I was an AR in a U19 match this week. The ball was in play near the endline, inside the 6-yard area. I judged a player to have been offside, about a yard off the endline, very shortly before the ball went out of play. I raised my flag to vertical, waited for the whistle, then lowered my flag to horizontal — to indicate offside in the middle third of the field. The center referee interpreted my signal as the ball having gone across the endline, off the attacking team, with a goal kick for the restart. The rules of the competition allowed for substitutions, so he turned and motioned them onto the field. From my vantage point, the ball actually was last touched by a defender, so had the offside not ocurred, the restart would have been a corner kick (with substitutions allowed by the rules of the competition). I did a quick evaluation, decided the difference was trifling, and let matters go on (which, at halftime, the center agreed was the best course of action). So, my first question is what should I have done differently as a mechanic to indicate that there was an offside infraction, rather than the ball going out of play? The difference seems trifling, from a practical standpoint, with the difference being a direct restart with no possibility of the now attacking team being offside direct from the kick, versus an IFK. And my second question is whether I’m missing anything in the nature of the restart — is this, for practical purposes, a trifling difference, not to be worried about?


USSF answer (March 15, 2009):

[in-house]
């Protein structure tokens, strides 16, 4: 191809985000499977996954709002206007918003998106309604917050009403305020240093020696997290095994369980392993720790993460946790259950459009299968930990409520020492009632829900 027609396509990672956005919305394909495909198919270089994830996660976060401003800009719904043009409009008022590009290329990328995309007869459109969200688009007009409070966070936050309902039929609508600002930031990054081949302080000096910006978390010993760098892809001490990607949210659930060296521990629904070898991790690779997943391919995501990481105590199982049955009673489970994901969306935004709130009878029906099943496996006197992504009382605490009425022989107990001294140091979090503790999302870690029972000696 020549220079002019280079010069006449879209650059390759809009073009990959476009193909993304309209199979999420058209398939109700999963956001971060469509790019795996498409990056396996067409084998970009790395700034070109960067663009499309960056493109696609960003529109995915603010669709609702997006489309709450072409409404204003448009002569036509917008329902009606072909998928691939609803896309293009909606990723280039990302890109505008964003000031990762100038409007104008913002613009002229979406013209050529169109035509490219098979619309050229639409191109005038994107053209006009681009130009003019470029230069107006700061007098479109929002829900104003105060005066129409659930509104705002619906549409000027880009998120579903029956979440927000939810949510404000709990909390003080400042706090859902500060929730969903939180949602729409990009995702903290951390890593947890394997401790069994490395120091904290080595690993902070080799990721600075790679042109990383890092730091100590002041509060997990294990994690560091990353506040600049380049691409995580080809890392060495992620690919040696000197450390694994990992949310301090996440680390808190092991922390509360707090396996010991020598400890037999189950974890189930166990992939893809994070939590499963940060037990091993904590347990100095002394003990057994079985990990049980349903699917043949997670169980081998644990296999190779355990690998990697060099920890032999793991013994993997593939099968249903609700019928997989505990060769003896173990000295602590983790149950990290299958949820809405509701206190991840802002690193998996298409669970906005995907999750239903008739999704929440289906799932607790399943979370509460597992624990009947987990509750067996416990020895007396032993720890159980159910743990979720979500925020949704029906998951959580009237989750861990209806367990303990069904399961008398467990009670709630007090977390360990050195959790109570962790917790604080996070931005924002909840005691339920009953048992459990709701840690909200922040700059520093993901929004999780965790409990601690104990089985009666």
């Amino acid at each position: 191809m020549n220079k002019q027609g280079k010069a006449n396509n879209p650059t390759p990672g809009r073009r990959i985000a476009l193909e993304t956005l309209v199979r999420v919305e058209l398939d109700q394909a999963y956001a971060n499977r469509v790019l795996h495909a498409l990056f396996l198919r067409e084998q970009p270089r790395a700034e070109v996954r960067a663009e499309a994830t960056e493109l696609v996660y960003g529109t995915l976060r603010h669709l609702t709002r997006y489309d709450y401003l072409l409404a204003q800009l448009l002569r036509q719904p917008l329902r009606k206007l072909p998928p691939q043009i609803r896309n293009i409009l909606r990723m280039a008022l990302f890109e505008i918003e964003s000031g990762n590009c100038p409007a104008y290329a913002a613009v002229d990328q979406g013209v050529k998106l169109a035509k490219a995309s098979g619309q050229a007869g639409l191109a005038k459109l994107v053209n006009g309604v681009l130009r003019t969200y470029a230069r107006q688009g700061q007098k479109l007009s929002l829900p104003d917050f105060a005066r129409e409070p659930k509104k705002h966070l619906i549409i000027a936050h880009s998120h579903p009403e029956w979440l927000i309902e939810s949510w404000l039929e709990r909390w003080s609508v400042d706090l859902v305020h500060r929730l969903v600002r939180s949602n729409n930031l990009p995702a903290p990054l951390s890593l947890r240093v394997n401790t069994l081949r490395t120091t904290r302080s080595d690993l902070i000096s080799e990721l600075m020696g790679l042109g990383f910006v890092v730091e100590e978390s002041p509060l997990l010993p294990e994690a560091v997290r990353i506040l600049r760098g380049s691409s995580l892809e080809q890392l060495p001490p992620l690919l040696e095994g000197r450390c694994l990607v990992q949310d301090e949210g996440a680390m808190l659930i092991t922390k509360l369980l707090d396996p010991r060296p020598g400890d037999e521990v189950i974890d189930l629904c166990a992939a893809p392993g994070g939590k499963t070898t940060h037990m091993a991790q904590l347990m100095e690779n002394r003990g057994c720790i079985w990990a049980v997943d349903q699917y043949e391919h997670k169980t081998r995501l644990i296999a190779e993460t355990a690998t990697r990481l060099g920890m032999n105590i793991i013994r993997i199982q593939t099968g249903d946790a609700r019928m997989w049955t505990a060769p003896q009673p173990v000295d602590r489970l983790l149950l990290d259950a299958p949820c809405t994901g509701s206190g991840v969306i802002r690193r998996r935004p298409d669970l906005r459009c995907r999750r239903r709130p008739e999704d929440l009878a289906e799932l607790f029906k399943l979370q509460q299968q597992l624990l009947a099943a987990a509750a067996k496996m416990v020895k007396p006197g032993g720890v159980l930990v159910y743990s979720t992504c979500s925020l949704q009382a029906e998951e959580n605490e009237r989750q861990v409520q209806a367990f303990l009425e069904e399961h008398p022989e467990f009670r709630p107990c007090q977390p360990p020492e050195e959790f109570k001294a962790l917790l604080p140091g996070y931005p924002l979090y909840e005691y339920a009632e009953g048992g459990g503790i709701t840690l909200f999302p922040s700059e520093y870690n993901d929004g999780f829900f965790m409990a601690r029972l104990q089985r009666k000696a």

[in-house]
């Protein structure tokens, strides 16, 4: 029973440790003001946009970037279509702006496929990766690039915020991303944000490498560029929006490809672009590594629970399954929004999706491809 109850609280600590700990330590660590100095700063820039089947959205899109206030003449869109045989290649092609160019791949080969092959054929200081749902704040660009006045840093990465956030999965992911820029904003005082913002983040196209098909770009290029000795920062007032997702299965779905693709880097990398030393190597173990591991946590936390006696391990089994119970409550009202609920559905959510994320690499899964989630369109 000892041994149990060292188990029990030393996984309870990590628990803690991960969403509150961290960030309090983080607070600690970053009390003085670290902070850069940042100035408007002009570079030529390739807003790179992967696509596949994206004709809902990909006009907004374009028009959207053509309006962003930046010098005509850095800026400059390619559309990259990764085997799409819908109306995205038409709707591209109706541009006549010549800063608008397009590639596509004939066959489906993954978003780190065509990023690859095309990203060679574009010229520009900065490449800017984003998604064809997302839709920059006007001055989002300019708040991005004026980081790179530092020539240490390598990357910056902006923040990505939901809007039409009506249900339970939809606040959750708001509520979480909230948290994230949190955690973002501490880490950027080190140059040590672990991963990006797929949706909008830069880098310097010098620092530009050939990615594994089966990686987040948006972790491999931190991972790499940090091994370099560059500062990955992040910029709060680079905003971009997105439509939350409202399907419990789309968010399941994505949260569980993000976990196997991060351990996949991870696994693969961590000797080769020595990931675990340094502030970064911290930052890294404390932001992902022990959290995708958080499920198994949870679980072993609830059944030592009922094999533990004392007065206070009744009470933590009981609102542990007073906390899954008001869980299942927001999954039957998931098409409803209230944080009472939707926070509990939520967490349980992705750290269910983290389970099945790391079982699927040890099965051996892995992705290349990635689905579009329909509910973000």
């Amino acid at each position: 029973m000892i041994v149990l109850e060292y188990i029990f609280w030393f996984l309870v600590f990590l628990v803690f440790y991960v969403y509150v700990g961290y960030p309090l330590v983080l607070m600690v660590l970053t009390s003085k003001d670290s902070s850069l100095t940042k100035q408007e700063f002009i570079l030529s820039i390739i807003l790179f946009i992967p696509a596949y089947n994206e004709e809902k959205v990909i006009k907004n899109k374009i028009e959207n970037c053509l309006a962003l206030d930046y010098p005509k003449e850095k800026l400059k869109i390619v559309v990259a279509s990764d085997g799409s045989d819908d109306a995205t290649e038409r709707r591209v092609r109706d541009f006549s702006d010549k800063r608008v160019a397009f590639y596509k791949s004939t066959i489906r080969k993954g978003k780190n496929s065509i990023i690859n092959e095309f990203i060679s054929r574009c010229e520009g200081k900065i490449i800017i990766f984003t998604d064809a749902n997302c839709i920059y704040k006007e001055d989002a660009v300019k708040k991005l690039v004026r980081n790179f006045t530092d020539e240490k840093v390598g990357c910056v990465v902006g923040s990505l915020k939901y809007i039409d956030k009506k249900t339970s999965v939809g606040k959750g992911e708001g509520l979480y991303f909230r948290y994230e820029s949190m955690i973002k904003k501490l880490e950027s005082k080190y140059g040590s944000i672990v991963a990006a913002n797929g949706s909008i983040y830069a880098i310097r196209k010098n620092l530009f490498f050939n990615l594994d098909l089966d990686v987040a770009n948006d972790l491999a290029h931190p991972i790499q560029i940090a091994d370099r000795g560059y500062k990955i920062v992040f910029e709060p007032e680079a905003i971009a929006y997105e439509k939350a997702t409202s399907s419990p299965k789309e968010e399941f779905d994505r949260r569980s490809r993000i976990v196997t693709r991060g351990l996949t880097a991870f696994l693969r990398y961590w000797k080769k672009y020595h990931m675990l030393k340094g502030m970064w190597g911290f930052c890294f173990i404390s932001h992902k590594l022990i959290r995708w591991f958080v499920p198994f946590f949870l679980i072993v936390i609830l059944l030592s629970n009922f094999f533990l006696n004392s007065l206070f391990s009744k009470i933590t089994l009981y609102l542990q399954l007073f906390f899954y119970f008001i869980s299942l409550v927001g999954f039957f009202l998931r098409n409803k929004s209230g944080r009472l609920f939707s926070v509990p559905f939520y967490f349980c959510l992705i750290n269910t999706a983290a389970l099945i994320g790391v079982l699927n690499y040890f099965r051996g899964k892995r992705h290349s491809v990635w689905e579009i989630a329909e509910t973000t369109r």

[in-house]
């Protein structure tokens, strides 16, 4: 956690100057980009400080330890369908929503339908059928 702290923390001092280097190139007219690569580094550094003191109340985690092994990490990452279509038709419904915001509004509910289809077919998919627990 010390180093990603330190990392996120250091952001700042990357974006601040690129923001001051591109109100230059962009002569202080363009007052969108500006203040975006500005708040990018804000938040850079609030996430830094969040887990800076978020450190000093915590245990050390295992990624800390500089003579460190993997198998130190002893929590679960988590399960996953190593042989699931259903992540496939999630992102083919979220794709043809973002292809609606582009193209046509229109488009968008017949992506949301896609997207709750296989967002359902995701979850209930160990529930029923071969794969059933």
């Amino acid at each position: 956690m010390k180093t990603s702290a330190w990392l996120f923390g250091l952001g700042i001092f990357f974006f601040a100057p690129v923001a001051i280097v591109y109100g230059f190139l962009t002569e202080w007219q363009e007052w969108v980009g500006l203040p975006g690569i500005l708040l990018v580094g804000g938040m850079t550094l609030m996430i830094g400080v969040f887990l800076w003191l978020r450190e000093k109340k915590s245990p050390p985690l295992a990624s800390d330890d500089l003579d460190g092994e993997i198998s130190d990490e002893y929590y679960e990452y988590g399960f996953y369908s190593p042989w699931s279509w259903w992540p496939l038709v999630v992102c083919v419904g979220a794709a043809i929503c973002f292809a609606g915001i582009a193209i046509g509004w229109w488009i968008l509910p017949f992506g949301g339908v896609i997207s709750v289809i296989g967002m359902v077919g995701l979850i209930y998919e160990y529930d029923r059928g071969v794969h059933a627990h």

The referee made the first error in this scenario.  The signal you gave was proper and should not have been interpreted as indicating a goal kick restart.  If that had been the case, you would have been pointing the flag straight out when you and the referee made eye contact instead of being (as was the case here) held straight upward and followed by being held straight out.  The only way your signal could have been an indication of a goal kick would be if the ball had left the field — unnoticed by the referee but seen by you — and returned to the field with players still actively playing it as though it had not left the field.

The general guideline, however, is that, given a choice between an offside violation in the area you indicated and a goal kick, FIFA and USSF both recommend going with the goal kick.  The restarts in both cases are, for all practical purposes, equivalent and the latter occasions less need for explanation and is more readily accepted.  This is not the case in your scenario where, if the indication for offside were not accepted, the restart would have been a corner kick instead of a goal kick.  Here, the offside violation must be called.  Since the referee misinterpreted your signal, it is incumbent upon you to make the misunderstanding known to the referee.  

The argument that the goal kick is similar to the IFK restart for the offside cannot be accepted because the choice was not between offside and a goal kick, it was between offside and a corner kick.  Furthermore, the offside restart would possibly not have allowed for substitutions whereas the goal kick restart did.

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